NEWPORT NEWS — Kristen Harris’ son, Dayton, was diagnosed with Hirschsprung Disease when he was 10 days old.
As a new mother, Harris didn’t know what to expect with her son, and him being diagnosed with a disease she knew very little about made it really stressful.
“My mother-in-law was a nurse for over 20 years and she never heard of it,” Harris said.
Hirschsprung Disease is a condition affecting the colon or large intestine which causes problems with passing stool, according to the Mayo Clinic.
It typically affects newborns about 1 in 5,000.
Dr. Orhan Atay, gastroenterologist and director of the Gastroenterology Motility Program at the Children’s Hospital of The King’s Daughters, said the disease is a failure of migration of nerve cells to travel from head to body to relax the bowel.
“This disease develops in utero,” Atay noted, adding Hirschsprung Disease has a genetic component, so if one sibling has it, the chances of the other sibling getting it is high.
Another common link is the child having another syndrome such as Down Syndrome.
Atay said symptoms include babies not pooping within the first 48 hours, vomiting bile, becoming bloated and possibly developing inflammation in the digestive tract (enterocolitis).
The gold standard for testing if the child has this disease is performing a rectal biopsy, Atay said, to look for presence of ganglion (protein) cells in the colon.
Once the procedure is done, the child has to learn how to squeeze their bottom and can be referred to a physical therapist, be put on a laxative regiment or get intra-anal botox injections to help the bowel, Atay said.
Atay noted it is not often for patients to use a concealable device to flush out the bowel and although rare, an adolescent or adult can be diagnosed with the disease.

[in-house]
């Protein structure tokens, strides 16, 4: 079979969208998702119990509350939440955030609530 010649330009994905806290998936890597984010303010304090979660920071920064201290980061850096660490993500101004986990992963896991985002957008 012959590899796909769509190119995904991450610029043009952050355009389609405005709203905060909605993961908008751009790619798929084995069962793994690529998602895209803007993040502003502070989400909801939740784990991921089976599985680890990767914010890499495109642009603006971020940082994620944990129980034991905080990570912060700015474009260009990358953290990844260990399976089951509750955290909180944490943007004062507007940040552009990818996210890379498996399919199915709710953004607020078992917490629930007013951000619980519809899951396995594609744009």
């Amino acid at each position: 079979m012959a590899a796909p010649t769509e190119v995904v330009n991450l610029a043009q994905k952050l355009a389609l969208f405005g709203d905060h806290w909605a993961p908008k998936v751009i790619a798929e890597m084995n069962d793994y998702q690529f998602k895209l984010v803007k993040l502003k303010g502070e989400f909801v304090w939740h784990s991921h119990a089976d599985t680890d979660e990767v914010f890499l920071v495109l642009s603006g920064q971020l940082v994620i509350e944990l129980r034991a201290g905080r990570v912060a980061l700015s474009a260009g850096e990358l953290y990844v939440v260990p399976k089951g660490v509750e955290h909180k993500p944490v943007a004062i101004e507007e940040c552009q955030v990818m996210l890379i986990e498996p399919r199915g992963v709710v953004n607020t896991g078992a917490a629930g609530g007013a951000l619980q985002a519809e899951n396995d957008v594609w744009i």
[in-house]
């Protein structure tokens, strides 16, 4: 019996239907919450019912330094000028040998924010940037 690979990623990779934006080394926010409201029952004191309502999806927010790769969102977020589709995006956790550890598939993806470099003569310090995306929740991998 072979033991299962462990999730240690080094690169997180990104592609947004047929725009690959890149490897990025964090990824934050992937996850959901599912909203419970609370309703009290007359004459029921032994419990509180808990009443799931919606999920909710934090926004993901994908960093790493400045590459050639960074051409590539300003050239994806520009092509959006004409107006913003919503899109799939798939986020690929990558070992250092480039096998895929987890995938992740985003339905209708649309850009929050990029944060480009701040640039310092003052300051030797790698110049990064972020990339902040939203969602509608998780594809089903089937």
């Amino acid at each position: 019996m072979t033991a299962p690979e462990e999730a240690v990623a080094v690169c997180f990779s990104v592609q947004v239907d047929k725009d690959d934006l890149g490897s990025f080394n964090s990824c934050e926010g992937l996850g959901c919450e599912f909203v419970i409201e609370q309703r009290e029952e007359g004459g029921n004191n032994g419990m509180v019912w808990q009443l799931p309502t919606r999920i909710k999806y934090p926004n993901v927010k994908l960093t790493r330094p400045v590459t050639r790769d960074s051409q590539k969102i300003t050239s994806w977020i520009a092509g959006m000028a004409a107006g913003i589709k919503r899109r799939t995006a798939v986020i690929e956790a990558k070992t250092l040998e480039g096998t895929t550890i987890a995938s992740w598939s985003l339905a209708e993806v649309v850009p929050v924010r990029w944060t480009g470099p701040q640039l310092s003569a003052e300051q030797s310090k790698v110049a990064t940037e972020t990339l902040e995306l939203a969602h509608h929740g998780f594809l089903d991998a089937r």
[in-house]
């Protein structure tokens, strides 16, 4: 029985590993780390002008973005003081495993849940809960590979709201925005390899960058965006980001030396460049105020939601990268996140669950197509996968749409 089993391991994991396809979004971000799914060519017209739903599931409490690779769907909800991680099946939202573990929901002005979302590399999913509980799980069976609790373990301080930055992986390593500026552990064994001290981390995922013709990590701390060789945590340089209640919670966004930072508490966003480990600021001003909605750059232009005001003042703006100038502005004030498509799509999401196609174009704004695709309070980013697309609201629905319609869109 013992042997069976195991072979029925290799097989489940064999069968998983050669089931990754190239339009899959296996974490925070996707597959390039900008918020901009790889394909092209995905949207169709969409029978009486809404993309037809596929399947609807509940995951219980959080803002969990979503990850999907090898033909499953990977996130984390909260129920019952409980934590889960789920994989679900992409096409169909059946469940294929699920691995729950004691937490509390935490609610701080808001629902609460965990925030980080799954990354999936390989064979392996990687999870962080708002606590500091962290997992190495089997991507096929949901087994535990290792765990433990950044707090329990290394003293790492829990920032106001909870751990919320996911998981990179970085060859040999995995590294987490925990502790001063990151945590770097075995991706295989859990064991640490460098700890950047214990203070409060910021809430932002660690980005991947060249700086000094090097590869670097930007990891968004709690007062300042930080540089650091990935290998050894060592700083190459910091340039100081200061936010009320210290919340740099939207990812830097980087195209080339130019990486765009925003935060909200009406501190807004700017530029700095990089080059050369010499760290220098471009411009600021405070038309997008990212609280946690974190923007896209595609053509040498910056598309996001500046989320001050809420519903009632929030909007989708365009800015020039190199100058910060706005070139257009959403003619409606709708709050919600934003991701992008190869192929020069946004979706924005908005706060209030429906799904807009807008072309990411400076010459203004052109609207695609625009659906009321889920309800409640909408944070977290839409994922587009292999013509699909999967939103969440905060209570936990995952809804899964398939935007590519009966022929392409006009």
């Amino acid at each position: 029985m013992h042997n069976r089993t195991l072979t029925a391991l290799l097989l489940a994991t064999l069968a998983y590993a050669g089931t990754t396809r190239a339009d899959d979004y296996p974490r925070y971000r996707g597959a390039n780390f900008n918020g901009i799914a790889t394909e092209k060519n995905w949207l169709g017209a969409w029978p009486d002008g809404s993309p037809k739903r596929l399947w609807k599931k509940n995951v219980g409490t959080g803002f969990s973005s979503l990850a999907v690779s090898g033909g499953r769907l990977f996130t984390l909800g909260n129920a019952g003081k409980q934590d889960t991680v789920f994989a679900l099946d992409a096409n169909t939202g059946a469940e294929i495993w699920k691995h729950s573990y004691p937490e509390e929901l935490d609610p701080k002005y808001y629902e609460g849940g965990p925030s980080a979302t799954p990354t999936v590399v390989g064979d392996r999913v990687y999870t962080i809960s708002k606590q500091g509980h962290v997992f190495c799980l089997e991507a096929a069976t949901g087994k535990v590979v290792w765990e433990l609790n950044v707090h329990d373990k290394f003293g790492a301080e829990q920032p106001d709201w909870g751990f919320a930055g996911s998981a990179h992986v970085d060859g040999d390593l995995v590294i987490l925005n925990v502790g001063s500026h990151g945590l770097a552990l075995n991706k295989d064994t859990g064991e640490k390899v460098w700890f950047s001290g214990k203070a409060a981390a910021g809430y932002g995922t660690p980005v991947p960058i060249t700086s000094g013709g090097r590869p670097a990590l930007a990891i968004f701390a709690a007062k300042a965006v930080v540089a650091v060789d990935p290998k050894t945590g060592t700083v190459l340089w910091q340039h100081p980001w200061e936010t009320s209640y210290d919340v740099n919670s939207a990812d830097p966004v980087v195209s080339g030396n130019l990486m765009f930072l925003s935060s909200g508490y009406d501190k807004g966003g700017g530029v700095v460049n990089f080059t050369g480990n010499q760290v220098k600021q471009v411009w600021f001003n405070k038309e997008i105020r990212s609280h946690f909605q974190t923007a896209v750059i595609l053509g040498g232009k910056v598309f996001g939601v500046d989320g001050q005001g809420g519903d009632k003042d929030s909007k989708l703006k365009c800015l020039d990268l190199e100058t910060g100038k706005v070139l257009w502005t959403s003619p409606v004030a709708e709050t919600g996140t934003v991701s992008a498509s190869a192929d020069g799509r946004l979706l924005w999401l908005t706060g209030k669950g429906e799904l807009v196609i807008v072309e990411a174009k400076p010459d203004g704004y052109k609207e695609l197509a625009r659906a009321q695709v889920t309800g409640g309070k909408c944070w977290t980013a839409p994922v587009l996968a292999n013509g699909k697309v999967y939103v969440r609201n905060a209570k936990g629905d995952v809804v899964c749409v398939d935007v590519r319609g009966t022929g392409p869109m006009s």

“It is a very treatable condition,” he said, adding doctors will remove the diseased parts of the bowel and reconnect the good part. “There is a still high likelihood they will have higher level of chronic constipation.”
Originally, when Harris took her son to doctors on the Peninsula and even as far as Washington, D.C., she was told Dayton had “dietary issues.”
It wasn’t until her friend, who was living in Pittsburgh at the time, suggested she come to Pennsylvania to find treatment. Dayton was diagnosed and the family continues to go to Pittsburgh for treatment.
While Dayton’s disease is treatable, Harris has to keep her son on bowel management program which includes limiting the amount of fiber he consumes, eating four meals a day within an hour window and taking ammonium to keep him from having accidents.
“Mainly it’s diet,” Harris said. “I try not to restrict the amount he eats.”
She is now trying to raise awareness about the disease by hosting a 5k.
“I never really knew where to start,” Harris said.
Once her co-worker referred her to Steve Amarillo from the Peninsula Track Club, together, they created the Poop Matters 5K.
The event will raise awareness and donations for REACH, a nonprofit dedicated to helping children and families with the Hirschsprung Disease and supporting research.
The Poop Matters 5K is on Sept. 21 at Newport News Park at 8:30 a.m. Registration costs $30 and runners and walkers are welcome.
For more information about the event or to register, visit the Poop Matters 5k website.